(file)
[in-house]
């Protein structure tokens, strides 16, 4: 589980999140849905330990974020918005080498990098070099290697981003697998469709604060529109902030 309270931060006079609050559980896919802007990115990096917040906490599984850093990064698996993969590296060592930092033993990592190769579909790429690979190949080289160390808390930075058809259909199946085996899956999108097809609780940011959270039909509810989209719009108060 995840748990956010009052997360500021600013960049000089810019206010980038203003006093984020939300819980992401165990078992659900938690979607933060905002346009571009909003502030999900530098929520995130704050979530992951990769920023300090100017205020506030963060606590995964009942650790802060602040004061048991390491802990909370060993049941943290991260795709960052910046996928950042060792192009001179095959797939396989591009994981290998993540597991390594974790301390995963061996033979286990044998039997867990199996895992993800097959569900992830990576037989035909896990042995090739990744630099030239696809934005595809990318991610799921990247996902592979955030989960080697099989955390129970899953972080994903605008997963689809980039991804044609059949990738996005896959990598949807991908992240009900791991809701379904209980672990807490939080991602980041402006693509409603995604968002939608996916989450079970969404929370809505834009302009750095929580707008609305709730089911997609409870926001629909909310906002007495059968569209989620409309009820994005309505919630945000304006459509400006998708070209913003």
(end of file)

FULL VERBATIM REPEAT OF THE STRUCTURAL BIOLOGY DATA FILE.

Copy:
[in-house]
């Protein structure tokens, strides 16, 4: 589980999140849905330990974020918005080498990098070099290697981003697998469709604060529109902030 309270931060006079609050559980896919802007990115990096917040906490599984850093990064698996993969590296060592930092033993990592190769579909790429690979190949080289160390808390930075058809259909199946085996899956999108097809609780940011959270039909509810989209719009108060 995840748990956010009052997360500021600013960049000089810019206010980038203003006093984020939300819980992401165990078992659900938690979607933060905002346009571009909003502030999900530098929520995130704050979530992951990769920023300090100017205020506030963060606590995964009942650790802060602040004061048991390491802990909370060993049941943290991260795709960052910046996928950042060792192009001179095959797939396989591009994981290998993540597991390594974790301390995963061996033979286990044998039997867990199996895992993800097959569900992830990576037989035909896990042995090739990744630099030239696809934005595809990318991610799921990247996902592979955030989960080697099989955390129970899953972080994903605008997963689809980039991804044609059949990738996005896959990598949807991908992240009900791991809701379904209980672990807490939080991602980041402006693509409603995604968002939608996916989450079970969404929370809505834009302009750095929580707008609305709730089911997609409870926001629909909310906002007495059968569209989620409309009820994005309505919630945000304006459509400006998708070209913003």